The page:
May 10, 2017
Appeal from the United States District Court for the Middle
District of Pennsylvania (D.C. Civ. No. 1-14-cv-01637)
Honorable Sylvia H. Rambo, District Judge
Stephen A. Fogdall (ARGUED) Emily J. Hanlon Schnader Harrison
Segal & Lewis Counsel for Appellant.
Timothy S. Judge (ARGUED) Office of United States Attorney
Counsel for Appellees.
BEFORE: AMBRO, RESTREPO, and COWEN, Circuit Judges
Kareem Hassan Millhouse, a prisoner at USP Lewisburg, appeals
from an order of the United States District Court for the
Middle District of Pennsylvania denying his motion to proceed
in forma pauperis ("IFP").
this Court must decide whether Millhouse is eligible for IFP
status on appeal under the Prison Litigation Reform Act
("PLRA"). We conclude that he is eligible, and,
accordingly, we grant his motion to proceed IFP on appeal.
For purposes of this appeal, Millhouse has only one strike.
The Court must look to the date the notice of appeal is
filed-and not the date that the Court rules on a
prisoner's motion to proceed IFP-in assessing whether a
particular dismissal counts as a strike. In short, strikes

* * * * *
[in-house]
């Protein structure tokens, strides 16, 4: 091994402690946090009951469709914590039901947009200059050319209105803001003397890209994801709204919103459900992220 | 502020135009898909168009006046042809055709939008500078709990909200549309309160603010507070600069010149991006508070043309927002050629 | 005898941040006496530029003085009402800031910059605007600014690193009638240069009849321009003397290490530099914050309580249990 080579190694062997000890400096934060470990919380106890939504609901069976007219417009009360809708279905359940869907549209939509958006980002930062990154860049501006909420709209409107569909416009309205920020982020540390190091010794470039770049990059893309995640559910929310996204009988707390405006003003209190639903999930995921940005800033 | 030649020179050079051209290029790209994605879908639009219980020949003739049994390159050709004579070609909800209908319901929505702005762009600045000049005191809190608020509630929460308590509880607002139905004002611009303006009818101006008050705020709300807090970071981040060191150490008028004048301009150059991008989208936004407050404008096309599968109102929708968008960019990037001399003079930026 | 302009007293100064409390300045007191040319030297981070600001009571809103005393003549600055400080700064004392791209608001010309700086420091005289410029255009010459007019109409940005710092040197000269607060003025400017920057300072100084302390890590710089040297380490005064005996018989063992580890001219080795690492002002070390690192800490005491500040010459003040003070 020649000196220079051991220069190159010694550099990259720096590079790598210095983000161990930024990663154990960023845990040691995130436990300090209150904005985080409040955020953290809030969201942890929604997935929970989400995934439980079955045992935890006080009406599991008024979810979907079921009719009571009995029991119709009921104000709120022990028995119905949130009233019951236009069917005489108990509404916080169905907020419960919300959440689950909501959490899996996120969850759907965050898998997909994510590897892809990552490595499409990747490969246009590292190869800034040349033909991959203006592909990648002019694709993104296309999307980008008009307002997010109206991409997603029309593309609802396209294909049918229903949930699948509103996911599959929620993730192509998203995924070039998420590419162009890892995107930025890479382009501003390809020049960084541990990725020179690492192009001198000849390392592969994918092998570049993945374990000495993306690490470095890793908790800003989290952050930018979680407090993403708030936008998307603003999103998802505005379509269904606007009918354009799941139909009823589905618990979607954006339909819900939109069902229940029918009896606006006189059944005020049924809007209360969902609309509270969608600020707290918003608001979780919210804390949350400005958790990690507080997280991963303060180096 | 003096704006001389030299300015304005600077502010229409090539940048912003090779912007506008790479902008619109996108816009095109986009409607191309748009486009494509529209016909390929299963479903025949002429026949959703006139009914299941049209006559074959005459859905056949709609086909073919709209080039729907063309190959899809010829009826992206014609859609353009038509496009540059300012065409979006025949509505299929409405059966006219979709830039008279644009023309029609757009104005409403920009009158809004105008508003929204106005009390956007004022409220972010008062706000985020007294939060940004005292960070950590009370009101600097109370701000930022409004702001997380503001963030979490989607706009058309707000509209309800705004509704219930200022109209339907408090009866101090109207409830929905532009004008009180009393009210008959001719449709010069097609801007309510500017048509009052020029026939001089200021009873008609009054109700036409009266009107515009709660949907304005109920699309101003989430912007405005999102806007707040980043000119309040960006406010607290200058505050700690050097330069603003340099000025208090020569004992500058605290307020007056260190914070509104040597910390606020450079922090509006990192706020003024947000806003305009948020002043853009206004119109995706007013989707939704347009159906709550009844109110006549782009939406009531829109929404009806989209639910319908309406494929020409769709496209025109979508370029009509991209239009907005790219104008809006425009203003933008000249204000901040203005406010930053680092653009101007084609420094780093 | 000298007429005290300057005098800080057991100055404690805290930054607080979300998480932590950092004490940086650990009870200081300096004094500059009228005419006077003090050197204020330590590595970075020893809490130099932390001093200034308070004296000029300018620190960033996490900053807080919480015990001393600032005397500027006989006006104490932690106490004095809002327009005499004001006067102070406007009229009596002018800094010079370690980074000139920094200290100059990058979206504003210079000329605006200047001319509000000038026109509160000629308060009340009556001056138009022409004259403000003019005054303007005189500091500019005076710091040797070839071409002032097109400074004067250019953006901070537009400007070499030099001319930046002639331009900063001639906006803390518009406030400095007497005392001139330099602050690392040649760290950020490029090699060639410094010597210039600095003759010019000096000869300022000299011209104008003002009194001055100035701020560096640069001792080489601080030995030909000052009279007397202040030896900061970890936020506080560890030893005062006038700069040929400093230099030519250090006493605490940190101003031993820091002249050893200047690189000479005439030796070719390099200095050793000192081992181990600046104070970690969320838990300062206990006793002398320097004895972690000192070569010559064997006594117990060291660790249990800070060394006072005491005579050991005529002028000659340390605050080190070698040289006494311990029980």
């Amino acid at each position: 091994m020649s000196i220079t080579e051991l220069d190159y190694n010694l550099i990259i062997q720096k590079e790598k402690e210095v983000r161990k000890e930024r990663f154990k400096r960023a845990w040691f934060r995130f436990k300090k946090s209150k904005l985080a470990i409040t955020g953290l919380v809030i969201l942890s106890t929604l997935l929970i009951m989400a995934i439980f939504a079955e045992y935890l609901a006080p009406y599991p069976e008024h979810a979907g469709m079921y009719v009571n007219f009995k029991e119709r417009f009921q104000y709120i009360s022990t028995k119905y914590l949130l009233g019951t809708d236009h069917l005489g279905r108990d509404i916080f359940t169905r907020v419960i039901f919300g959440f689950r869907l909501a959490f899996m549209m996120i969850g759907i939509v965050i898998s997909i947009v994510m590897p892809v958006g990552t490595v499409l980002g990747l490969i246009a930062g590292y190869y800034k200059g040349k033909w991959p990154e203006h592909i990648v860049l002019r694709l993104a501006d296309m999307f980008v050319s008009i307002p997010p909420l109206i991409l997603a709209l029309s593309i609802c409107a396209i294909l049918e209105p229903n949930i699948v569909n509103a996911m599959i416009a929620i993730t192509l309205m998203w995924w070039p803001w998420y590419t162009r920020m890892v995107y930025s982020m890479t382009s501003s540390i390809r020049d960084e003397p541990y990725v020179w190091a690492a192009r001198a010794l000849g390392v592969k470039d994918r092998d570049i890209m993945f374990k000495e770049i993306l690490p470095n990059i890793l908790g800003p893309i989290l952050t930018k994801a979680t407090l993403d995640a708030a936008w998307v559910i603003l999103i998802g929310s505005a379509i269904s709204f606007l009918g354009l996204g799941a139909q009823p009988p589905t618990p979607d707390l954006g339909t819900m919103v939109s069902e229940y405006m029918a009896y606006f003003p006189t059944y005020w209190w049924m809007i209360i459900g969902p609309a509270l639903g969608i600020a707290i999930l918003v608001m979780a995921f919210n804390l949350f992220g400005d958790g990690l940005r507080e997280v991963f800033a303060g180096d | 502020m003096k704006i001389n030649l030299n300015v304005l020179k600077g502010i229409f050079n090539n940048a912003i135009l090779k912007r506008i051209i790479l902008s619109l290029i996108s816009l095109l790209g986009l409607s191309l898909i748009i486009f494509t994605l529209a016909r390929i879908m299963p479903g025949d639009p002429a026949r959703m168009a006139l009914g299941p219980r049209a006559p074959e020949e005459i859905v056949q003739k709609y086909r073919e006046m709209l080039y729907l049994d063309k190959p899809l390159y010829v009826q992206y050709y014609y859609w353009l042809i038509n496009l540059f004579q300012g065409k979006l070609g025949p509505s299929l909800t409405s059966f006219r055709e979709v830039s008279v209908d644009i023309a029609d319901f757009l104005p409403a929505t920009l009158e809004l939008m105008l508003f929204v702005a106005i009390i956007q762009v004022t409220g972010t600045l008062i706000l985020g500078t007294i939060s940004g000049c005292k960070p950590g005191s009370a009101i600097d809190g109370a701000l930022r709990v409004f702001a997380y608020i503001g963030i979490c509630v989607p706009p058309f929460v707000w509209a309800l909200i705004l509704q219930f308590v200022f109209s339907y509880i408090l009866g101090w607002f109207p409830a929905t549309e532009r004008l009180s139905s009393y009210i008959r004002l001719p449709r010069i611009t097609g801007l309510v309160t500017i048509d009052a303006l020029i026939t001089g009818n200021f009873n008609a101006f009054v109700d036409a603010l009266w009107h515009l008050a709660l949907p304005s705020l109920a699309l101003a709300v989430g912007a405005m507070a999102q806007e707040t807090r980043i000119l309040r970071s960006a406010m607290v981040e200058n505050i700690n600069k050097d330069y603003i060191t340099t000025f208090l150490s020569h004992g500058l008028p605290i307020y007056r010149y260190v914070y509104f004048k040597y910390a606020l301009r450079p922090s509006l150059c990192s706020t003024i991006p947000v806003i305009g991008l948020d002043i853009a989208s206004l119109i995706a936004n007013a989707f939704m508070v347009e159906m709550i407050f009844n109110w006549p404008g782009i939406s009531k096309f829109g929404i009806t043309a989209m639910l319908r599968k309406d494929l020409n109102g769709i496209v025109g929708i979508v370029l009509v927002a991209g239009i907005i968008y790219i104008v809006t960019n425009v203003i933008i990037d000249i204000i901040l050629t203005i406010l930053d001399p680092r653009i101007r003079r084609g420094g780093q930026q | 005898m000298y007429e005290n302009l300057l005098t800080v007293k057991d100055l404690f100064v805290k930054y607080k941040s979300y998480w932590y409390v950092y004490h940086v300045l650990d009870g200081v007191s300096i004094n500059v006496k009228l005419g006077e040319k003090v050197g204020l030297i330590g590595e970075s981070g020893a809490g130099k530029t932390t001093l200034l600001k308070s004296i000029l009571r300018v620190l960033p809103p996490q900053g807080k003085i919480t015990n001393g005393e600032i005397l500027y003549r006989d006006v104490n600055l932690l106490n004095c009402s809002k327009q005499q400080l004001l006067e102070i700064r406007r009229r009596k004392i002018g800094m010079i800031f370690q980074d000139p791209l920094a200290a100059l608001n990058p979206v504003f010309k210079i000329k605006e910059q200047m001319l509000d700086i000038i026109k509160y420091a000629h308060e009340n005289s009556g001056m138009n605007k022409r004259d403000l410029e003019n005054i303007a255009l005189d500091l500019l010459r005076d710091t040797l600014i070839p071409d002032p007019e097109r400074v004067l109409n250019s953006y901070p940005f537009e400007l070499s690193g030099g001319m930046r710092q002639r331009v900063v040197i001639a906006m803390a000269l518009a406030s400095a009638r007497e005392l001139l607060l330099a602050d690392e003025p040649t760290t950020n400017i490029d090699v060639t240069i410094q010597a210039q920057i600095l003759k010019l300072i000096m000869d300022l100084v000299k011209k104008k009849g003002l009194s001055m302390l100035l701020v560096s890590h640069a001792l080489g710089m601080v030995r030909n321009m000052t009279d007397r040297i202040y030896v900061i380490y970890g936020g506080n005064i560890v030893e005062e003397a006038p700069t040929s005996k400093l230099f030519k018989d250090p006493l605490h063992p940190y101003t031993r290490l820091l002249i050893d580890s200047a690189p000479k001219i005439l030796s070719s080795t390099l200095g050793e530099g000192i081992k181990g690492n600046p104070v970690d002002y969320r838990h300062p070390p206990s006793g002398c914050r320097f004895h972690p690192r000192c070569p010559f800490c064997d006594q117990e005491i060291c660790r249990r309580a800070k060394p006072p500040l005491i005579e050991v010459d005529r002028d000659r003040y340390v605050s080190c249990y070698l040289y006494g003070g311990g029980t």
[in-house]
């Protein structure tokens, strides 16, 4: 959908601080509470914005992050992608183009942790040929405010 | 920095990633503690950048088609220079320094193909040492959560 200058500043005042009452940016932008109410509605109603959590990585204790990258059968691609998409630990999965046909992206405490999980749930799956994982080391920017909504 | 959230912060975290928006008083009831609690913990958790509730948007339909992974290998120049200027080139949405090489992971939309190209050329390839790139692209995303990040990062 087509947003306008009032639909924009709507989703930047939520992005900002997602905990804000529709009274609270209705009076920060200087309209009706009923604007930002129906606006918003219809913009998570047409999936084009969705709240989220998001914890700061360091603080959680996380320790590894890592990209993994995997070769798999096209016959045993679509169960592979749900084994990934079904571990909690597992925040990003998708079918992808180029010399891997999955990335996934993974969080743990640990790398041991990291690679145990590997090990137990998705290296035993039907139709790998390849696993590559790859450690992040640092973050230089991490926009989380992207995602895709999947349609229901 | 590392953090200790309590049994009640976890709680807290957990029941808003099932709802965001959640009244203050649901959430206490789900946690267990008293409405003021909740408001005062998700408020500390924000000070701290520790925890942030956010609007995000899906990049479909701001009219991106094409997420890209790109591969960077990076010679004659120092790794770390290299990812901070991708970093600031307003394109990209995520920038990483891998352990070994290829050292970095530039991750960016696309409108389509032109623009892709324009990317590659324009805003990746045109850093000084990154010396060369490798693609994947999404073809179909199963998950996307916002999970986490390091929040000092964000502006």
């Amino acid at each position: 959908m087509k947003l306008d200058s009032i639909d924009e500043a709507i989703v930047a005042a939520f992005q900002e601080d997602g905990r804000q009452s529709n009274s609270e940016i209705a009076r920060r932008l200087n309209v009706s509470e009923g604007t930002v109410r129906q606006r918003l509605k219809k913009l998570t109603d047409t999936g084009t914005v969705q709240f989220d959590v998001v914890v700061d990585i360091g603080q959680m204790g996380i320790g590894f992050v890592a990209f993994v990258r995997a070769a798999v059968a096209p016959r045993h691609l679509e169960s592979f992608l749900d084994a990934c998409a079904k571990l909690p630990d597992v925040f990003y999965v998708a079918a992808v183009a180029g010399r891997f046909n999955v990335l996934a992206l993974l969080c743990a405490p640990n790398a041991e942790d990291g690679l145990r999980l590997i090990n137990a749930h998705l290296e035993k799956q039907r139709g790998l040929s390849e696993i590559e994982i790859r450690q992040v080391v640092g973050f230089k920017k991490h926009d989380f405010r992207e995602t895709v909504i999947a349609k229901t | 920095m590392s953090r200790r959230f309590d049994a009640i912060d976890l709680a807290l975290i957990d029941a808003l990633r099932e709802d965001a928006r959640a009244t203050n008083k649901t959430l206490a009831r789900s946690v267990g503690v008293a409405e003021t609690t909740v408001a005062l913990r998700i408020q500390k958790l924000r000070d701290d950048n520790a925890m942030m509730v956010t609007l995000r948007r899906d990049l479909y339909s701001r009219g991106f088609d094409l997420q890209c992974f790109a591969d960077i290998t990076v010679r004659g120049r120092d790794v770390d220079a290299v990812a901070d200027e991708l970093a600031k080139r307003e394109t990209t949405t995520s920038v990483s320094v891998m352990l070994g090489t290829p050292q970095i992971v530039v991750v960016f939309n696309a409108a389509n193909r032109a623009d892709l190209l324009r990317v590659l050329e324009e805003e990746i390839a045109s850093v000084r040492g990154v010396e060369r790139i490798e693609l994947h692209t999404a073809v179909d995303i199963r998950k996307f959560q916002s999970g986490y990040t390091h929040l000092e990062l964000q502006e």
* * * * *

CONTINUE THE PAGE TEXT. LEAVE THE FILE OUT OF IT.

that accrue before the filing of the notice of appeal
count-while strikes that accrue after the notice of appeal is
filed do not. While the Bledsoe strike accrued
before the filing of Millhouse's notice of appeal, both
Doe and Heath II were decided after
Millhouse filed his notice of appeal. However, even if we
were to count Doe and Heath II (which we do
not), Millhouse would still only have two strikes, i.e.,
Bledsoe and Doe. Because the District Court
explicitly and correctly concluded that Millhouse's
complaint revealed an immunity defense on its face and
dismissed with prejudice for failure to state a claim upon
which relief may be granted pursuant to 28 U.S.C. §
1915(e)(2)(B)(ii), Doe qualifies as a strike. But we
also conclude that a dismissal without prejudice for failure
to state a claim does not rise to the level of a strike.
Accordingly, Heath II does not qualify as a strike.
to the merits of the underlying decision by the District
Court, we will vacate the District Court's order and
remand for further proceedings.